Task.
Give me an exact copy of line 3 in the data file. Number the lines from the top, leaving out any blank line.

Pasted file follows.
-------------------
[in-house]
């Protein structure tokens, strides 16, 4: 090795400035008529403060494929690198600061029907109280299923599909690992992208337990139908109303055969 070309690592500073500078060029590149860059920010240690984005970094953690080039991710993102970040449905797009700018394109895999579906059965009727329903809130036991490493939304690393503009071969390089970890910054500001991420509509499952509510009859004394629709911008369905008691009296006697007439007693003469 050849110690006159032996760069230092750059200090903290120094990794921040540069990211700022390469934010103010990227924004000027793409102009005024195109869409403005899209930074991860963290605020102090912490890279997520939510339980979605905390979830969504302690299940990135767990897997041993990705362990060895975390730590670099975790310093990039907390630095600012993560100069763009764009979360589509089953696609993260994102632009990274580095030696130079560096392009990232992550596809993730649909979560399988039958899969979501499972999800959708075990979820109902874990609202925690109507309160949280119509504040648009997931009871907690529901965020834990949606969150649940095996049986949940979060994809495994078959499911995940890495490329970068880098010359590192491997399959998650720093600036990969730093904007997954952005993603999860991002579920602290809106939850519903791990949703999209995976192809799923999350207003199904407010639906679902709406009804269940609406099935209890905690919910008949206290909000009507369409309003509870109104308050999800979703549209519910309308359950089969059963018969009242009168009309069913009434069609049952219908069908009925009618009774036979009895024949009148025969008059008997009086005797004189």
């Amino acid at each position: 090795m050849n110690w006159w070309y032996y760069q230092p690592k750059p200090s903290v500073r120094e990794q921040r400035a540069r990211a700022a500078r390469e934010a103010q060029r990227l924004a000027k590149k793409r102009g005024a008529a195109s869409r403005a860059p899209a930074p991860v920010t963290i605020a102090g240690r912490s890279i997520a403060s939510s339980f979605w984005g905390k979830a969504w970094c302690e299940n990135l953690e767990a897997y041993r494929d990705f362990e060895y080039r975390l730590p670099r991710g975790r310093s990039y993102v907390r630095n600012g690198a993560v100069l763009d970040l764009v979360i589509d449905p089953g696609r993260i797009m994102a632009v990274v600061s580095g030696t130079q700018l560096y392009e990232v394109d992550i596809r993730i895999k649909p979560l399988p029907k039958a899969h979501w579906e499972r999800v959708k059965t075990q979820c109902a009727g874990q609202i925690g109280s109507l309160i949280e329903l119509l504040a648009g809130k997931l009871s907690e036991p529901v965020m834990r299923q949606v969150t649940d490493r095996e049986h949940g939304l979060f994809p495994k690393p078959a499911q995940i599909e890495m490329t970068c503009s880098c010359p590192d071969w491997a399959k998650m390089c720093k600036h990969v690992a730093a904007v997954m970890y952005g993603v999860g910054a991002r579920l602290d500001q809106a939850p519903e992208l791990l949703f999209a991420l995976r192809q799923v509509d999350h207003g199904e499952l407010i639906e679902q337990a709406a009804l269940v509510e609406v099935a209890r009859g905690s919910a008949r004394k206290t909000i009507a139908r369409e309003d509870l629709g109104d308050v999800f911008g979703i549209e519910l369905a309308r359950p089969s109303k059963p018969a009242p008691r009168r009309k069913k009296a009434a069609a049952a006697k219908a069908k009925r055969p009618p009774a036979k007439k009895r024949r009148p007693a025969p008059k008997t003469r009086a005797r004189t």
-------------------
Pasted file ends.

């Amino acid at each position: 090795m050849n110690w006159w070309y032996y760069q230092p690592k750059p200090s903290v500073r120094e990794q921040r400035a540069r990211a700022a500078r390469e934010a103010q060029r990227l924004a000027k590149k793409r102009g005024a008529a195109s869409r403005a860059p899209a930074p991860v920010t963290i605020a102090g240690r912490s890279i997520a403060s939510s339980f979605w984005g905390k979830a969504w970094c302690e299940n990135l953690e767990a897997y041993r494929d990705f362990e060895y080039r975390l730590p670099r991710g975790r310093s990039y993102v907390r630095n600012g690198a993560v100069l763009d970040l764009v979360i589509d449905p089953g696609r993260i797009m994102a632009v990274v600061s580095g030696t130079q700018l560096y392009e990232v394109d992550i596809r993730i895999k649909p979560l399988p029907k039958a899969h979501w579906e499972r999800v959708k059965t075990q979820c109902a009727g874990q609202i925690g109280s109507l309160i949280e329903l119509l504040a648009g809130k997931l009871s907690e036991p529901v965020m834990r299923q949606v969150t649940d490493r095996e049986h949940g939304l979060f994809p495994k690393p078959a499911q995940i599909e890495m490329t970068c503009s880098c010359p590192d071969w491997a399959k998650m390089c720093k600036h990969v690992a730093a904007v997954m970890y952005g993603v999860g910054a991002r579920l602290d500001q809106a939850p519903e992208l791990l949703f999209a991420l995976r192809q799923v509509d999350h207003g199904e499952l407010i639906e679902q337990a709406a009804l269940v509510e609406v099935a209890r009859g905690s919910a008949r004394k206290t909000i009507a139908r369409e309003d509870l629709g109104d308050v999800f911008g979703i549209e519910l369905a309308r359950p089969s109303k059963p018969a009242p008691r009168r009309k069913k009296a009434a069609a049952a006697k219908a069908k009925r055969p009618p009774a036979k007439k009895r024949r009148p007693a025969p008059k008997t003469r009086a005797r004189t």